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CHEMICAL-ARMS MONITORING IS MAJOR TASK

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The easy part of verifying compliance with a new chemical arms ban treaty will be visiting stockpile sites like Utah's Tooele Army Depot to ensure that arms there are destroyed.

The tough part will be figuring out whether the thousands of drug, pesticide and other chemical plants worldwide might be secretly making chemical weapons."Chemical manufacturing and storage plants pursuing legitimate, commercial activities are not easily distinguished from those that are not," Maj. Gen. John Landry with the National Intelligence Council said Tuesday in hearings on the treaty.

That means "the intelligence monitoring of this agreement will prove to be a monumental task," he told the Senate Foreign Affairs Committee, which is considering whether to ratify the treaty negotiated among 157 nations in 1992.

"Of course no treaty is 100 percent verifiable," added Donald Mahley of the U.S. Arms Control and Disarmament Agency. But he said the new treaty creates tools that intelligence agencies now lack to determine the spread of chemical arms.

He said the treaty "contains the most comprehensive and intrusive verification regime ever negotiated in an arms-control treaty," and would allow any participating country to demand inspection of any chemical plant in another signatory nation.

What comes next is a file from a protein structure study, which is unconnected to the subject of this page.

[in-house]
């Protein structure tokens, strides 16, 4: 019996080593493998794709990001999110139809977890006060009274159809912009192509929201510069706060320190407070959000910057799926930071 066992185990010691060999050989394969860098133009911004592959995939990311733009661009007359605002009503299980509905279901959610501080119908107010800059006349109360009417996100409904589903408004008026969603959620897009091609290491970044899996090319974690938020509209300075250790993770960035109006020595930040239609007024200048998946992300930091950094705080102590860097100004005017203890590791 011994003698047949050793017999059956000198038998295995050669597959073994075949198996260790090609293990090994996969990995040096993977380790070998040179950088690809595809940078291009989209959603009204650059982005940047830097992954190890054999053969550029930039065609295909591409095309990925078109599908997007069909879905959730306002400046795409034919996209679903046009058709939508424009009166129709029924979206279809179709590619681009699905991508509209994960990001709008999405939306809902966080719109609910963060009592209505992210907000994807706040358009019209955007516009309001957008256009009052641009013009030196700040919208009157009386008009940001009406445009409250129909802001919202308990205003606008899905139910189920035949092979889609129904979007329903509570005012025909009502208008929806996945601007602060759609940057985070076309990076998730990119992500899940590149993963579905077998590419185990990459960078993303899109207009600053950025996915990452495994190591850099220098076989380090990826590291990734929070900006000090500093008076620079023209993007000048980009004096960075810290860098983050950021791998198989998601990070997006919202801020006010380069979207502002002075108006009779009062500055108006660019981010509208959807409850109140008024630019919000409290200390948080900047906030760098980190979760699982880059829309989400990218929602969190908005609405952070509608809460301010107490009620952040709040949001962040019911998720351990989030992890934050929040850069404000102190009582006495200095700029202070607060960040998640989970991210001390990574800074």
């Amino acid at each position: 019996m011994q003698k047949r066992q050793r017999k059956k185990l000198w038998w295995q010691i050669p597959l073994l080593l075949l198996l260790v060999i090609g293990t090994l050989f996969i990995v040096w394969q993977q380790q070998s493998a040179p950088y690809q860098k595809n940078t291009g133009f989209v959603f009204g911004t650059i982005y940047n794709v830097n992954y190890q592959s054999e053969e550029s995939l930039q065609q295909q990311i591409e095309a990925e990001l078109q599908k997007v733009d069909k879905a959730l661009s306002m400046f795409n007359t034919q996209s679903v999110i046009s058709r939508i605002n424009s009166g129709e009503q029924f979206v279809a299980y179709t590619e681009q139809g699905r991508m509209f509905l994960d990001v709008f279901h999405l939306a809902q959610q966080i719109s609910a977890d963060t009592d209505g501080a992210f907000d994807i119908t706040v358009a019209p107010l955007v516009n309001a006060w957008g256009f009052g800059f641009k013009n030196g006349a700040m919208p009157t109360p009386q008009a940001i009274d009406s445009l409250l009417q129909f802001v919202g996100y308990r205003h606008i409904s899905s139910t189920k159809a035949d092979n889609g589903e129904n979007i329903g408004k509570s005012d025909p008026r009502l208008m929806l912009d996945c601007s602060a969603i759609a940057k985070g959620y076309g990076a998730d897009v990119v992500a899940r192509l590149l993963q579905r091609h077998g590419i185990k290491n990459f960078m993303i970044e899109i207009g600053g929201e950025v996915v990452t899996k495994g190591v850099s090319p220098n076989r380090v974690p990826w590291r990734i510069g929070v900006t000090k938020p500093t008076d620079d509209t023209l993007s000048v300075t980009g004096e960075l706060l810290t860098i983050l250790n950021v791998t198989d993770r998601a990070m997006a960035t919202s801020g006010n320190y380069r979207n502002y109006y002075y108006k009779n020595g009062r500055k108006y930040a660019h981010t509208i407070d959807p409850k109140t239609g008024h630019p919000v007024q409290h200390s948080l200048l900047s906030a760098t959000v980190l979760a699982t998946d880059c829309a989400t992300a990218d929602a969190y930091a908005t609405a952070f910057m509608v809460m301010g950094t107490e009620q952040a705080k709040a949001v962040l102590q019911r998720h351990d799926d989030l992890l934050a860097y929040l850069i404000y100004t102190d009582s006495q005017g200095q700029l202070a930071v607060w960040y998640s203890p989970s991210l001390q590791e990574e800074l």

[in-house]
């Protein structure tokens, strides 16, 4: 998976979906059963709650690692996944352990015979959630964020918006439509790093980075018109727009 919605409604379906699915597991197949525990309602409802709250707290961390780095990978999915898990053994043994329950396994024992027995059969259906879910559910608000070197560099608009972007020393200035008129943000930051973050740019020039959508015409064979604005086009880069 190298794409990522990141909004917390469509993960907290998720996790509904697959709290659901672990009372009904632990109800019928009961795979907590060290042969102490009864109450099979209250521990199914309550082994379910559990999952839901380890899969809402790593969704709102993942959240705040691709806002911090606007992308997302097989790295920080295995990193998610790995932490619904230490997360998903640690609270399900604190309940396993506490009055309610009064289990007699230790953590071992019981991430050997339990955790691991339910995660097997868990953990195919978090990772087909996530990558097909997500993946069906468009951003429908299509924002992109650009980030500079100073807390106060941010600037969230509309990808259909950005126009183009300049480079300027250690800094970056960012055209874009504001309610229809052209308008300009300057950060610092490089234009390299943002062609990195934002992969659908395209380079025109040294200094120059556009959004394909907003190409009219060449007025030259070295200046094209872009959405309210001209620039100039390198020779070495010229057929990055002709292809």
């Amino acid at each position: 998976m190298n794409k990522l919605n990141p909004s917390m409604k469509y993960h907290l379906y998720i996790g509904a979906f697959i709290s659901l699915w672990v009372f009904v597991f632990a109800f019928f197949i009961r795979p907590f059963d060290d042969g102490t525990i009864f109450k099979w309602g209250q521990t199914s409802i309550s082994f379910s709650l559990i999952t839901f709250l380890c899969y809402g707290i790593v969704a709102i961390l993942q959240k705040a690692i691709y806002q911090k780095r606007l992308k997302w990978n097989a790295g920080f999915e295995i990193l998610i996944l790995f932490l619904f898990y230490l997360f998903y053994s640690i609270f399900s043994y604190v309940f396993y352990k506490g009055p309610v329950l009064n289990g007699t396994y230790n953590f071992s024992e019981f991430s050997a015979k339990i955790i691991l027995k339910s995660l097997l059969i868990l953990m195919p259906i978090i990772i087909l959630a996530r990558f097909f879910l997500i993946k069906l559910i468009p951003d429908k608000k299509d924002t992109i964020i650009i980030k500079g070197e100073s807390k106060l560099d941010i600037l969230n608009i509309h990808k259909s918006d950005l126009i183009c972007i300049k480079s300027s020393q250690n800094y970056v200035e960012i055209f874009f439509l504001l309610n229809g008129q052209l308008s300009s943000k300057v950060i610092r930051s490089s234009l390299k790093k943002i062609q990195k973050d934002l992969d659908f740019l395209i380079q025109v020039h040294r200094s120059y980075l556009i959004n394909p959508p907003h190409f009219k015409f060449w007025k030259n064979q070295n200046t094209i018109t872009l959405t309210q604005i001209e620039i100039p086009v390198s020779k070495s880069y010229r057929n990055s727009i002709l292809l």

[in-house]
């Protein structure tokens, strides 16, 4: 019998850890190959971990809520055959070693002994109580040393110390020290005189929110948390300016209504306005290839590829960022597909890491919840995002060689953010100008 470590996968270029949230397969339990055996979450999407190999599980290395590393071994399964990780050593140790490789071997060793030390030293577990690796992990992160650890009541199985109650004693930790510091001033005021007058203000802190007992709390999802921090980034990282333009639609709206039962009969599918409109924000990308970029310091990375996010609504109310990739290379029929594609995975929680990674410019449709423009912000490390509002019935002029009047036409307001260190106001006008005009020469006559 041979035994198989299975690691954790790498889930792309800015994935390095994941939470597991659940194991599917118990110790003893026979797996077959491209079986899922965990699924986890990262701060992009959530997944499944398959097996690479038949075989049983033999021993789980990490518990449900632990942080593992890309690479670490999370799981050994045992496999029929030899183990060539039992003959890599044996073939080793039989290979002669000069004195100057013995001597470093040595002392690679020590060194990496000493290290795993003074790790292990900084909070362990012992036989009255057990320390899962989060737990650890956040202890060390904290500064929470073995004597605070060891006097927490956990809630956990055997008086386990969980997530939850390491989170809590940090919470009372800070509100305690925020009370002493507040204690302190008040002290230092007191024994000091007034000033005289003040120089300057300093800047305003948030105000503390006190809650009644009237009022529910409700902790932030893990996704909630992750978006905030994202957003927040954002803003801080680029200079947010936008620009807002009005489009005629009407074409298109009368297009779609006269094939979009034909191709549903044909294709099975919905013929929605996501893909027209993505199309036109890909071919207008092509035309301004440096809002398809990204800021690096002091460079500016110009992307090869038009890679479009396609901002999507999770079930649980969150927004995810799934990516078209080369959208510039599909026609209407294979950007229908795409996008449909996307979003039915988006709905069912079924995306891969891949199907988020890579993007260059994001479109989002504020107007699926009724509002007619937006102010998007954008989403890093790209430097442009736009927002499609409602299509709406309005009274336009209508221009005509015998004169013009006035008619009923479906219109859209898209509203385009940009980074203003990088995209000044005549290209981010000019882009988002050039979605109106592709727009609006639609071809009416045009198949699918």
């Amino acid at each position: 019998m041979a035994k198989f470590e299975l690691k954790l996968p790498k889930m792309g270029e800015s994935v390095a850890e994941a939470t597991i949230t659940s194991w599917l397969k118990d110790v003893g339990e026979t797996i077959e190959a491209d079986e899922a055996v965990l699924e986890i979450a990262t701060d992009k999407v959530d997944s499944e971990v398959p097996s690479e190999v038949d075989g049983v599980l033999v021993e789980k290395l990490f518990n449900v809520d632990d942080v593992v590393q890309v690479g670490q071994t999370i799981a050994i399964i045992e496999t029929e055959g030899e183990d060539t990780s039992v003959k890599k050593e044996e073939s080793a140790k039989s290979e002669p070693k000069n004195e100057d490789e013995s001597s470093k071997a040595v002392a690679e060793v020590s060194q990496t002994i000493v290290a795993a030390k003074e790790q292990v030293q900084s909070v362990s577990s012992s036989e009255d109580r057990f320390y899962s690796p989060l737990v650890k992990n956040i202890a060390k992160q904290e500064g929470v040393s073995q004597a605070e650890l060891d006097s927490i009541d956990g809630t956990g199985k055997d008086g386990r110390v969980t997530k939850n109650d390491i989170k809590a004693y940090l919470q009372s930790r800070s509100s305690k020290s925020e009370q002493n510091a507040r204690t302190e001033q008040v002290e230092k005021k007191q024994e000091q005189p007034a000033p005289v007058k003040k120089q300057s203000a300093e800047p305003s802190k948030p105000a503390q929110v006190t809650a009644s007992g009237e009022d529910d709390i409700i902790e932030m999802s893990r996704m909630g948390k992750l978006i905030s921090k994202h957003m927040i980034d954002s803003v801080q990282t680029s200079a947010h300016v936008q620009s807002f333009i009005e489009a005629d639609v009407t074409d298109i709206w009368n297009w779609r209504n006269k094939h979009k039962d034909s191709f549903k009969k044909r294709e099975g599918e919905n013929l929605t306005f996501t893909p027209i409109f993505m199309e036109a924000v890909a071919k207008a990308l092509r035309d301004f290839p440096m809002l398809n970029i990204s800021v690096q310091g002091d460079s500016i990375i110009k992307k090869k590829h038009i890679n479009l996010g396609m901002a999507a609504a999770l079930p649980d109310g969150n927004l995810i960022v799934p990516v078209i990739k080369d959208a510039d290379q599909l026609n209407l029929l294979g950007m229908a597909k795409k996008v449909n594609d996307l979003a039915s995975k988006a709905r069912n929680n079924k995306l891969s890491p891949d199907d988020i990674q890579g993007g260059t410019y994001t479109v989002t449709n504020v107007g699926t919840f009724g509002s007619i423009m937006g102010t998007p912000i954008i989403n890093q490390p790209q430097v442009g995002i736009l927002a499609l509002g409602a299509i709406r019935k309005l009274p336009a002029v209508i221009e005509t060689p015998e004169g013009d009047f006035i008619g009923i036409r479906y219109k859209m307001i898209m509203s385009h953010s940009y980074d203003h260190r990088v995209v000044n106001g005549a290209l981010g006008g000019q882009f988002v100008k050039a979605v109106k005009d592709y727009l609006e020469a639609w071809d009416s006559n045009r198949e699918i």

U.S. intelligence agencies feel the treaty includes enough safeguards and limits on those inspections to protect trade secrets of legitimate chemical plants. "A balance between verification and protection concerns was struck," Mahley said.

Intelligence agencies said ratifying the treaty and creating such inspections would help the United States overall, even though verification would be difficult.

If ratified, the treaty would require destruction of all chemical arms at Tooele within 10 years - which is already planned by the Army. Tooele stores 42.3 percent of all U.S. chemical arms.

The proposed treaty has been signed by 157 nations but only ratified by five so far - with many waiting to see what the United States does. At least 65 nations must ratify it before it takes force.